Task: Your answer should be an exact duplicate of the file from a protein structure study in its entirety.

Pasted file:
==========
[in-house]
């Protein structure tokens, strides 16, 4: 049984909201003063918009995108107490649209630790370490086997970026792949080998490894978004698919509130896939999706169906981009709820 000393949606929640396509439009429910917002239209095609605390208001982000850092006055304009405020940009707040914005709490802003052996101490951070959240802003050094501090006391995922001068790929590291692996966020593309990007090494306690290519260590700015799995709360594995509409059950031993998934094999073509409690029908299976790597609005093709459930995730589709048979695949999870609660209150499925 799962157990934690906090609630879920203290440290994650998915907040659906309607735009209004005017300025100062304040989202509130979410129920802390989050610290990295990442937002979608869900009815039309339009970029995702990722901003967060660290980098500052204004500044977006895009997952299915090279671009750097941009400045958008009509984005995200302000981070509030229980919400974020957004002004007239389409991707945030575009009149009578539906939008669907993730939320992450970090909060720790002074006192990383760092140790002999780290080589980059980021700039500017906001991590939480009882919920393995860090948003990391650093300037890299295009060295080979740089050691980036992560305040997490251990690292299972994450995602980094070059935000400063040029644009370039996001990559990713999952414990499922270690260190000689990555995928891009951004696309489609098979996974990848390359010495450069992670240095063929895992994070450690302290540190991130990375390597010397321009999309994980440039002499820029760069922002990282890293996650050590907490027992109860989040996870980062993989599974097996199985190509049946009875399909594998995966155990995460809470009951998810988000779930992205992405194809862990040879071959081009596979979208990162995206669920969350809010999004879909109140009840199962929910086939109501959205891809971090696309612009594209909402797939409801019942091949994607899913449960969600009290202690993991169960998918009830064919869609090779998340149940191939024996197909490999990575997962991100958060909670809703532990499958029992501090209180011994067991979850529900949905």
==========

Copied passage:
[in-house]
């Protein structure tokens, strides 16, 4: 049984909201003063918009995108107490649209630790370490086997970026792949080998490894978004698919509130896939999706169906981009709820 000393949606929640396509439009429910917002239209095609605390208001982000850092006055304009405020940009707040914005709490802003052996101490951070959240802003050094501090006391995922001068790929590291692996966020593309990007090494306690290519260590700015799995709360594995509409059950031993998934094999073509409690029908299976790597609005093709459930995730589709048979695949999870609660209150499925 799962157990934690906090609630879920203290440290994650998915907040659906309607735009209004005017300025100062304040989202509130979410129920802390989050610290990295990442937002979608869900009815039309339009970029995702990722901003967060660290980098500052204004500044977006895009997952299915090279671009750097941009400045958008009509984005995200302000981070509030229980919400974020957004002004007239389409991707945030575009009149009578539906939008669907993730939320992450970090909060720790002074006192990383760092140790002999780290080589980059980021700039500017906001991590939480009882919920393995860090948003990391650093300037890299295009060295080979740089050691980036992560305040997490251990690292299972994450995602980094070059935000400063040029644009370039996001990559990713999952414990499922270690260190000689990555995928891009951004696309489609098979996974990848390359010495450069992670240095063929895992994070450690302290540190991130990375390597010397321009999309994980440039002499820029760069922002990282890293996650050590907490027992109860989040996870980062993989599974097996199985190509049946009875399909594998995966155990995460809470009951998810988000779930992205992405194809862990040879071959081009596979979208990162995206669920969350809010999004879909109140009840199962929910086939109501959205891809971090696309612009594209909402797939409801019942091949994607899913449960969600009290202690993991169960998918009830064919869609090779998340149940191939024996197909490999990575997962991100958060909670809703532990499958029992501090209180011994067991979850529900949905």